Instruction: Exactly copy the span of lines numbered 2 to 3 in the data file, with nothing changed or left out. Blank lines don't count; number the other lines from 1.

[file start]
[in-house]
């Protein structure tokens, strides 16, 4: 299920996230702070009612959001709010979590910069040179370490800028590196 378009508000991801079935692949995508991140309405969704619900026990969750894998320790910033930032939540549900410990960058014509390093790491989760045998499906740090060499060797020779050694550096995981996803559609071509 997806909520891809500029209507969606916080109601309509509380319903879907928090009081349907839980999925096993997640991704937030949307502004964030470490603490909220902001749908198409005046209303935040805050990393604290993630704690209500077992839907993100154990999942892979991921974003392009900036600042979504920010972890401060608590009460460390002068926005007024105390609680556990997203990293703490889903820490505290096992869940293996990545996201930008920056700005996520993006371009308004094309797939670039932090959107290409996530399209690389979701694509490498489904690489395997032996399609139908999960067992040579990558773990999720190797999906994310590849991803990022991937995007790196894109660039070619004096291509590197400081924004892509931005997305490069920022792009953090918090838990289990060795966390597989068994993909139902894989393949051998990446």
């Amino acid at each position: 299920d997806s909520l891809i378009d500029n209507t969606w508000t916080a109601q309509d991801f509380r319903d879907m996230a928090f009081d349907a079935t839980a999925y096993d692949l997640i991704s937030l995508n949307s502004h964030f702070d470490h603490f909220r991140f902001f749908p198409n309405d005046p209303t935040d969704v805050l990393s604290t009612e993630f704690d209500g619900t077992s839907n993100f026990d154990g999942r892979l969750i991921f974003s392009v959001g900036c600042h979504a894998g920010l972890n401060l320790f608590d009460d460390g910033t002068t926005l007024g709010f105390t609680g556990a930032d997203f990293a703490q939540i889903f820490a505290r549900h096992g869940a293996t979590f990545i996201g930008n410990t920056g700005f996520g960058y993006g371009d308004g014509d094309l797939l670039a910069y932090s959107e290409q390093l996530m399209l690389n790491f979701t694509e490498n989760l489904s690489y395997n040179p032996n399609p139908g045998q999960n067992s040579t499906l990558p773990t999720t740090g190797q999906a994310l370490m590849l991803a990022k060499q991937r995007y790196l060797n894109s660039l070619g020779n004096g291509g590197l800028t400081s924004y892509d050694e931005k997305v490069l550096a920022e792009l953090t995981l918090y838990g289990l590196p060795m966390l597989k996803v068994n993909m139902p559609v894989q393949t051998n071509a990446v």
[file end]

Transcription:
């Protein structure tokens, strides 16, 4: 299920996230702070009612959001709010979590910069040179370490800028590196 378009508000991801079935692949995508991140309405969704619900026990969750894998320790910033930032939540549900410990960058014509390093790491989760045998499906740090060499060797020779050694550096995981996803559609071509 997806909520891809500029209507969606916080109601309509509380319903879907928090009081349907839980999925096993997640991704937030949307502004964030470490603490909220902001749908198409005046209303935040805050990393604290993630704690209500077992839907993100154990999942892979991921974003392009900036600042979504920010972890401060608590009460460390002068926005007024105390609680556990997203990293703490889903820490505290096992869940293996990545996201930008920056700005996520993006371009308004094309797939670039932090959107290409996530399209690389979701694509490498489904690489395997032996399609139908999960067992040579990558773990999720190797999906994310590849991803990022991937995007790196894109660039070619004096291509590197400081924004892509931005997305490069920022792009953090918090838990289990060795966390597989068994993909139902894989393949051998990446």
């Amino acid at each position: 299920d997806s909520l891809i378009d500029n209507t969606w508000t916080a109601q309509d991801f509380r319903d879907m996230a928090f009081d349907a079935t839980a999925y096993d692949l997640i991704s937030l995508n949307s502004h964030f702070d470490h603490f909220r991140f902001f749908p198409n309405d005046p209303t935040d969704v805050l990393s604290t009612e993630f704690d209500g619900t077992s839907n993100f026990d154990g999942r892979l969750i991921f974003s392009v959001g900036c600042h979504a894998g920010l972890n401060l320790f608590d009460d460390g910033t002068t926005l007024g709010f105390t609680g556990a930032d997203f990293a703490q939540i889903f820490a505290r549900h096992g869940a293996t979590f990545i996201g930008n410990t920056g700005f996520g960058y993006g371009d308004g014509d094309l797939l670039a910069y932090s959107e290409q390093l996530m399209l690389n790491f979701t694509e490498n989760l489904s690489y395997n040179p032996n399609p139908g045998q999960n067992s040579t499906l990558p773990t999720t740090g190797q999906a994310l370490m590849l991803a990022k060499q991937r995007y790196l060797n894109s660039l070619g020779n004096g291509g590197l800028t400081s924004y892509d050694e931005k997305v490069l550096a920022e792009l953090t995981l918090y838990g289990l590196p060795m966390l597989k996803v068994n993909m139902p559609v894989q393949t051998n071509a990446v």